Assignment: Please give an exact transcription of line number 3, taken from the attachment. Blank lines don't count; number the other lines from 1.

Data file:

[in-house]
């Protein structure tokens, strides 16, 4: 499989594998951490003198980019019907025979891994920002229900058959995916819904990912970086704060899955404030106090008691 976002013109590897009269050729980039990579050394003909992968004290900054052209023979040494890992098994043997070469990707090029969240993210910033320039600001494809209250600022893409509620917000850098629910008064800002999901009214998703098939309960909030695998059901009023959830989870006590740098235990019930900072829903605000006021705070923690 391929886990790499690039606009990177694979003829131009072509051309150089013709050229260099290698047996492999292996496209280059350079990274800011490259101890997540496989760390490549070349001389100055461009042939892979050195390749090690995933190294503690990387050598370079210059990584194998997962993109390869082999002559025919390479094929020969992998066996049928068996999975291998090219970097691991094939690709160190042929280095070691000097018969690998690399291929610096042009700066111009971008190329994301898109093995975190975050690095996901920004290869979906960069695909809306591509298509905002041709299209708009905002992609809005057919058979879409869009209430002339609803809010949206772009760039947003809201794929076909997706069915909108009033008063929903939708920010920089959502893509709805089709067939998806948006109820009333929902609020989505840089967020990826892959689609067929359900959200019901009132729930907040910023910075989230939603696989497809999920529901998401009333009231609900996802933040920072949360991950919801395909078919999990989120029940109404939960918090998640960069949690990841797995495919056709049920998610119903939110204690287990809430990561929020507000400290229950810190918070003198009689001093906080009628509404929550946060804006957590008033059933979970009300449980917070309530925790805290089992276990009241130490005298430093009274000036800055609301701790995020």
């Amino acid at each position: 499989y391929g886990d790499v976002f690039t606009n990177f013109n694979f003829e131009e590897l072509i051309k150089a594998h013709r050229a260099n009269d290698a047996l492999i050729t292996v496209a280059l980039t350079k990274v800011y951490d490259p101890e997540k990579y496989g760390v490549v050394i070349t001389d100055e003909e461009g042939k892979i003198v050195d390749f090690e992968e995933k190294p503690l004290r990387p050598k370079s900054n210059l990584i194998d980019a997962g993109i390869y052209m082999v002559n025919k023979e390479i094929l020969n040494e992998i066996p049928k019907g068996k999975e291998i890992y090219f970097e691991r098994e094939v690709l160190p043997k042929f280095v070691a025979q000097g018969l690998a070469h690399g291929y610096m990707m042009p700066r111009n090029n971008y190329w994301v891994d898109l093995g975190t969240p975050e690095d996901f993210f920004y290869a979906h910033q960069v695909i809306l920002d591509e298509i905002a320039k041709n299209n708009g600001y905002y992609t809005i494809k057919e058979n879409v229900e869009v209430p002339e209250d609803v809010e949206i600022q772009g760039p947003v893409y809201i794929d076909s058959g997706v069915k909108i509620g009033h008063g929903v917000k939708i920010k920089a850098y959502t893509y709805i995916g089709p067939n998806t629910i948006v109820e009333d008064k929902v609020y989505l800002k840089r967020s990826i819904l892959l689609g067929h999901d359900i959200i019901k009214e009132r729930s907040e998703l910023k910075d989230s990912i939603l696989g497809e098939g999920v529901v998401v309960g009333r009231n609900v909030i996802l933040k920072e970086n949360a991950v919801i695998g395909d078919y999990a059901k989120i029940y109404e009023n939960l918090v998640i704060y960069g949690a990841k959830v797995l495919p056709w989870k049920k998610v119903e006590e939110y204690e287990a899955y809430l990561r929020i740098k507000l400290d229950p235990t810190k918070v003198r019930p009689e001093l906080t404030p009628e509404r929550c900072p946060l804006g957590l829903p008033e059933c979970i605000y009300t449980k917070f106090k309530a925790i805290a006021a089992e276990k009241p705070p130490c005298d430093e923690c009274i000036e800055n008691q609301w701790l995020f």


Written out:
């Amino acid at each position: 499989y391929g886990d790499v976002f690039t606009n990177f013109n694979f003829e131009e590897l072509i051309k150089a594998h013709r050229a260099n009269d290698a047996l492999i050729t292996v496209a280059l980039t350079k990274v800011y951490d490259p101890e997540k990579y496989g760390v490549v050394i070349t001389d100055e003909e461009g042939k892979i003198v050195d390749f090690e992968e995933k190294p503690l004290r990387p050598k370079s900054n210059l990584i194998d980019a997962g993109i390869y052209m082999v002559n025919k023979e390479i094929l020969n040494e992998i066996p049928k019907g068996k999975e291998i890992y090219f970097e691991r098994e094939v690709l160190p043997k042929f280095v070691a025979q000097g018969l690998a070469h690399g291929y610096m990707m042009p700066r111009n090029n971008y190329w994301v891994d898109l093995g975190t969240p975050e690095d996901f993210f920004y290869a979906h910033q960069v695909i809306l920002d591509e298509i905002a320039k041709n299209n708009g600001y905002y992609t809005i494809k057919e058979n879409v229900e869009v209430p002339e209250d609803v809010e949206i600022q772009g760039p947003v893409y809201i794929d076909s058959g997706v069915k909108i509620g009033h008063g929903v917000k939708i920010k920089a850098y959502t893509y709805i995916g089709p067939n998806t629910i948006v109820e009333d008064k929902v609020y989505l800002k840089r967020s990826i819904l892959l689609g067929h999901d359900i959200i019901k009214e009132r729930s907040e998703l910023k910075d989230s990912i939603l696989g497809e098939g999920v529901v998401v309960g009333r009231n609900v909030i996802l933040k920072e970086n949360a991950v919801i695998g395909d078919y999990a059901k989120i029940y109404e009023n939960l918090v998640i704060y960069g949690a990841k959830v797995l495919p056709w989870k049920k998610v119903e006590e939110y204690e287990a899955y809430l990561r929020i740098k507000l400290d229950p235990t810190k918070v003198r019930p009689e001093l906080t404030p009628e509404r929550c900072p946060l804006g957590l829903p008033e059933c979970i605000y009300t449980k917070f106090k309530a925790i805290a006021a089992e276990k009241p705070p130490c005298d430093e923690c009274i000036e800055n008691q609301w701790l995020f």